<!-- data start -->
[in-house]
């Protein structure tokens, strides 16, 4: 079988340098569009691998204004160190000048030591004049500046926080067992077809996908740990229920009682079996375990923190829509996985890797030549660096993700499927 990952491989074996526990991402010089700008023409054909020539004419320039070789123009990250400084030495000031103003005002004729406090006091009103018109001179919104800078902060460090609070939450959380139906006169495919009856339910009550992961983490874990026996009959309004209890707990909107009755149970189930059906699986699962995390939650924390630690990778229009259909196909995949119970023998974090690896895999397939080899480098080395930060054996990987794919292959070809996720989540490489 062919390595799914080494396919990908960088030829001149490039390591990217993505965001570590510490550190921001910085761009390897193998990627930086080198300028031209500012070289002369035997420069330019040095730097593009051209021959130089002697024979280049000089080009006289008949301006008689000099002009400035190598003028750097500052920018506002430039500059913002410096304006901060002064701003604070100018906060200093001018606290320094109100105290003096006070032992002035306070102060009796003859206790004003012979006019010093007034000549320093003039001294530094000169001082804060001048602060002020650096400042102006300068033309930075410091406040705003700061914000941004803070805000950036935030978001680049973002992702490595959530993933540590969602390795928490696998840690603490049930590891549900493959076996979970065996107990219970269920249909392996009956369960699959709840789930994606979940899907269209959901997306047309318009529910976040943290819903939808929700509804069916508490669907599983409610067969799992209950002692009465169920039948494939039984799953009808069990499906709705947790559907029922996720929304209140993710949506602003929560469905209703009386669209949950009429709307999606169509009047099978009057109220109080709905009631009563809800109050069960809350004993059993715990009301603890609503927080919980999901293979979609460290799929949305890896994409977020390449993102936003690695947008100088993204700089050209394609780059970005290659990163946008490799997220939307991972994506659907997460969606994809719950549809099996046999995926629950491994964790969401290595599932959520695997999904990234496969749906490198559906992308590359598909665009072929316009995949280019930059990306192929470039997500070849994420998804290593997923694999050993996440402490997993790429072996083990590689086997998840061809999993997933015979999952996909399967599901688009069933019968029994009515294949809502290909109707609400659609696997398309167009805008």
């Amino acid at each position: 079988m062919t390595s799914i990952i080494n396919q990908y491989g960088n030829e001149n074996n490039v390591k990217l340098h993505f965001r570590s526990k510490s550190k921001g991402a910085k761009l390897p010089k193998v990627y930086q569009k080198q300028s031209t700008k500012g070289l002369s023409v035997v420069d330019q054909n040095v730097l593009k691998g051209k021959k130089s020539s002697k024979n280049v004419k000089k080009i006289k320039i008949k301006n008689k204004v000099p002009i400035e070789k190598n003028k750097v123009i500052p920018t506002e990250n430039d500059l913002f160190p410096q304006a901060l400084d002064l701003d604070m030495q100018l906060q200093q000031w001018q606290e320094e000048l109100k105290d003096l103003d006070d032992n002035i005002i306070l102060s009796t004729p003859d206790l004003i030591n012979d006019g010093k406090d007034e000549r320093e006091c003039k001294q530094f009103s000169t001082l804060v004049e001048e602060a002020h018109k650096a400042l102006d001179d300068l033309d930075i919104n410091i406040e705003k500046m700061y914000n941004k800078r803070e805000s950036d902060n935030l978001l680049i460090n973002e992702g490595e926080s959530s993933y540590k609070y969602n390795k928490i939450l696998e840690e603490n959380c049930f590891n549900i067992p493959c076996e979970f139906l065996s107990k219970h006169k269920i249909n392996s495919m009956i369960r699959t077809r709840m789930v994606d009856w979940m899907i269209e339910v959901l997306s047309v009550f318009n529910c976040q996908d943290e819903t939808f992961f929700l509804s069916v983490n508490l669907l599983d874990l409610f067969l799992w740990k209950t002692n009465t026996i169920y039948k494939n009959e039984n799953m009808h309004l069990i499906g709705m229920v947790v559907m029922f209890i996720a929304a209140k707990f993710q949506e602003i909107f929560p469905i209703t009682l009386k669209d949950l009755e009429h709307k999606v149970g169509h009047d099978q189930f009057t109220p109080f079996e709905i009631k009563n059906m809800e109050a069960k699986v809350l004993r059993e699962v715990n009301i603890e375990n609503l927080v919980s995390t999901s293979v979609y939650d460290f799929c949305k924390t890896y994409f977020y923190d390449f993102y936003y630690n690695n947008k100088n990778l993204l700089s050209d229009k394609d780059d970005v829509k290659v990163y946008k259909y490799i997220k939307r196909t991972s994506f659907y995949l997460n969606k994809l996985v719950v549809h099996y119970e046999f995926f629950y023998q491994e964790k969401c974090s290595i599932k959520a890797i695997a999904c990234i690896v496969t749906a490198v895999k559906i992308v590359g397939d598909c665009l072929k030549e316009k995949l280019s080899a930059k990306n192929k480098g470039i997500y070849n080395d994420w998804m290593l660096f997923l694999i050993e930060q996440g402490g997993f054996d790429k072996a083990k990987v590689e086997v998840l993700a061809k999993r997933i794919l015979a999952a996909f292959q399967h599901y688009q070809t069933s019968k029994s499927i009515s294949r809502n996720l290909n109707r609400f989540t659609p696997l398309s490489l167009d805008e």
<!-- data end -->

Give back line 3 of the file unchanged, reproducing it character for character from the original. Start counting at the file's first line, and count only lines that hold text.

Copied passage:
């Amino acid at each position: 079988m062919t390595s799914i990952i080494n396919q990908y491989g960088n030829e001149n074996n490039v390591k990217l340098h993505f965001r570590s526990k510490s550190k921001g991402a910085k761009l390897p010089k193998v990627y930086q569009k080198q300028s031209t700008k500012g070289l002369s023409v035997v420069d330019q054909n040095v730097l593009k691998g051209k021959k130089s020539s002697k024979n280049v004419k000089k080009i006289k320039i008949k301006n008689k204004v000099p002009i400035e070789k190598n003028k750097v123009i500052p920018t506002e990250n430039d500059l913002f160190p410096q304006a901060l400084d002064l701003d604070m030495q100018l906060q200093q000031w001018q606290e320094e000048l109100k105290d003096l103003d006070d032992n002035i005002i306070l102060s009796t004729p003859d206790l004003i030591n012979d006019g010093k406090d007034e000549r320093e006091c003039k001294q530094f009103s000169t001082l804060v004049e001048e602060a002020h018109k650096a400042l102006d001179d300068l033309d930075i919104n410091i406040e705003k500046m700061y914000n941004k800078r803070e805000s950036d902060n935030l978001l680049i460090n973002e992702g490595e926080s959530s993933y540590k609070y969602n390795k928490i939450l696998e840690e603490n959380c049930f590891n549900i067992p493959c076996e979970f139906l065996s107990k219970h006169k269920i249909n392996s495919m009956i369960r699959t077809r709840m789930v994606d009856w979940m899907i269209e339910v959901l997306s047309v009550f318009n529910c976040q996908d943290e819903t939808f992961f929700l509804s069916v983490n508490l669907l599983d874990l409610f067969l799992w740990k209950t002692n009465t026996i169920y039948k494939n009959e039984n799953m009808h309004l069990i499906g709705m229920v947790v559907m029922f209890i996720a929304a209140k707990f993710q949506e602003i909107f929560p469905i209703t009682l009386k669209d949950l009755e009429h709307k999606v149970g169509h009047d099978q189930f009057t109220p109080f079996e709905i009631k009563n059906m809800e109050a069960k699986v809350l004993r059993e699962v715990n009301i603890e375990n609503l927080v919980s995390t999901s293979v979609y939650d460290f799929c949305k924390t890896y994409f977020y923190d390449f993102y936003y630690n690695n947008k100088n990778l993204l700089s050209d229009k394609d780059d970005v829509k290659v990163y946008k259909y490799i997220k939307r196909t991972s994506f659907y995949l997460n969606k994809l996985v719950v549809h099996y119970e046999f995926f629950y023998q491994e964790k969401c974090s290595i599932k959520a890797i695997a999904c990234i690896v496969t749906a490198v895999k559906i992308v590359g397939d598909c665009l072929k030549e316009k995949l280019s080899a930059k990306n192929k480098g470039i997500y070849n080395d994420w998804m290593l660096f997923l694999i050993e930060q996440g402490g997993f054996d790429k072996a083990k990987v590689e086997v998840l993700a061809k999993r997933i794919l015979a999952a996909f292959q399967h599901y688009q070809t069933s019968k029994s499927i009515s294949r809502n996720l290909n109707r609400f989540t659609p696997l398309s490489l167009d805008e």